The Influence Of Diabetes In Native Americans

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Diabetes is a chronic disease that occurs when the pancreas does not produce adequate amounts of insulin, or does not properly use the insulin that it does produce. Insulin is a hormone that regulates blood sugar. These two different issues concerning insulin are categorized into two separate types of diabetes. Type 1 diabetes is when the body does not produce enough insulin, type 2 diabetes is when the body does not use the insulin it does make properly. Diabetes is a life altering disease that affects people all across the United States. It is estimated that currently there are around 29 million people in the United States who currently have diabetes, and there’s and estimated 1.4 million more who are diagnosed each year. It’s estimated …show more content…
African Americans, Mexican Americans, American Indians, Native Hawaiians, Pacific Islanders and Asian Americans have a higher risk for these deadly diseases. According to the US National Library of Medicine, “The prevalence of diabetes is highest among Native Americans”. This is interesting because less than a century ago, diabetes was essentially nonexistent in Native American communities. It was not until the mid 1950’s that diabetes cases began to be reported. In fact, a century ago, all chronic diseases, including diabetes, were practically nonexistent in Native Americans. American Indians currently have the highest diabetes prevalence rates of all racial and ethnic groups in the US. More than 16% of the members of the Native American population have been diagnosed, compared to 8.7% of non-Hispanic whites. As a member of the native American community and one who has a family history of diabetes, these statistics are extremely alarming, and it makes me question my current health choices and my possible eventual diagnosis. It also makes me question whether my health choices can help prevent diabetes or if I’m genetically predisposition to a …show more content…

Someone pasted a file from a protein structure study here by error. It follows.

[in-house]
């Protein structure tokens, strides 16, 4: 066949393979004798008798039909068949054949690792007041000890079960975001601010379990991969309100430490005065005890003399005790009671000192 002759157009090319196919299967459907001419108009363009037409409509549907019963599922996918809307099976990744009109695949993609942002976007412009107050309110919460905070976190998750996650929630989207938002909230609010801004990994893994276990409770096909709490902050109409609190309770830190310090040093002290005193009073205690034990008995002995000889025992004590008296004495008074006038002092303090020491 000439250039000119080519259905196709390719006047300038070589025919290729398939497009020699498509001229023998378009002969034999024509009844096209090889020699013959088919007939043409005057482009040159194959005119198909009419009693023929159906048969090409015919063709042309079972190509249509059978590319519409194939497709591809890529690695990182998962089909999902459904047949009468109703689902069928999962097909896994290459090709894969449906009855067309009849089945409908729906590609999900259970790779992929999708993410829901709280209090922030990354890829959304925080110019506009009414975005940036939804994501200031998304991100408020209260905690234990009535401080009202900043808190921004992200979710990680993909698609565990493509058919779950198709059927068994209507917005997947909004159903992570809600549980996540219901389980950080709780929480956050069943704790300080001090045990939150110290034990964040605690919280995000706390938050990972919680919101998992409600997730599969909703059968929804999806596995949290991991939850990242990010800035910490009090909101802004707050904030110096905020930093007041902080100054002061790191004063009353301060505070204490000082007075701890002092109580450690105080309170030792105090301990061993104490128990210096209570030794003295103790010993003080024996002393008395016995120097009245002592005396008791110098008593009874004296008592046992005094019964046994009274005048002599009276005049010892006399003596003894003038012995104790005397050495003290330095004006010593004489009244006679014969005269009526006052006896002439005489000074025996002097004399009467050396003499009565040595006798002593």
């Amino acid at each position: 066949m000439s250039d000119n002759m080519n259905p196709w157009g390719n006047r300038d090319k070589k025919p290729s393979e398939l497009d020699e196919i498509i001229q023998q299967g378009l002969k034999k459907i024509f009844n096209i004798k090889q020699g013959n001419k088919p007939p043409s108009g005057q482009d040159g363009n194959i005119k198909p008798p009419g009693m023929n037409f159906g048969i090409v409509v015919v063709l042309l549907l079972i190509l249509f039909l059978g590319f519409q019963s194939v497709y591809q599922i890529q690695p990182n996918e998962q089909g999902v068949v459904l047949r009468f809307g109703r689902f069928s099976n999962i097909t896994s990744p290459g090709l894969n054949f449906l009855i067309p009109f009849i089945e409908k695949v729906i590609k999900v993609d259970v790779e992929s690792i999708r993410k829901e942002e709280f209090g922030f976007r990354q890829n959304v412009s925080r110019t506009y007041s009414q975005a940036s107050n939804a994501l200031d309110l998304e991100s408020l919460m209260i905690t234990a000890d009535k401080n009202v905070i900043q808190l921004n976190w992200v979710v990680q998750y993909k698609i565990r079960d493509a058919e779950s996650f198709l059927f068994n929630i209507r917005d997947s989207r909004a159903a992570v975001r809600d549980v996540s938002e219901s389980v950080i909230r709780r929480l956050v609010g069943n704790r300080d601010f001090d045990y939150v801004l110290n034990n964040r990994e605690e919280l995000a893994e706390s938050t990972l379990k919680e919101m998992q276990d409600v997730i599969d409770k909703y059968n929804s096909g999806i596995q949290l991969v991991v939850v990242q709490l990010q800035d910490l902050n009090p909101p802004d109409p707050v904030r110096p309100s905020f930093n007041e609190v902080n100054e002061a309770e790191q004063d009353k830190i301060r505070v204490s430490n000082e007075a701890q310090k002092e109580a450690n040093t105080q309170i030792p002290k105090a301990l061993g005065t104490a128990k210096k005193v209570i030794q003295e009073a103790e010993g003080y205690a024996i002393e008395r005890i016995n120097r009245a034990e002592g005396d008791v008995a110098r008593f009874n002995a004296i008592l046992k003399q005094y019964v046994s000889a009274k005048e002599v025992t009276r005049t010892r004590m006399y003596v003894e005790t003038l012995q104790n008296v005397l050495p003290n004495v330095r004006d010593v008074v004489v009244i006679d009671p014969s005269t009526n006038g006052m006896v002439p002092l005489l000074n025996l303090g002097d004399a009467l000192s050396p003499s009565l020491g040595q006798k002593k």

Some nutritionists and scientists attribute this to the loss of Native traditional diet and lifestyle. Historically, Native American’s traditional diet included a well-rounded diet of wild game and freshly grown food. Also, traditional Native American lifestyles included avid amounts of physical activity. As the result of colonization, Native populations were forced to relocate to reservations and were expected to relinquish traditional culture and lifestyles. This loss of culture and lifestyle possibly resulted in the obesity in a large amount of the Native population. Both diet patterns and physical activity have changed markedly in Native American communities over recent decades. One study found, although detailed longitudinal surveys are not available for most tribes, the disruption of traditional agriculture and hunting has resulted in increased consumption of fat—typical of the contemporary western diet. (Gohdes p.

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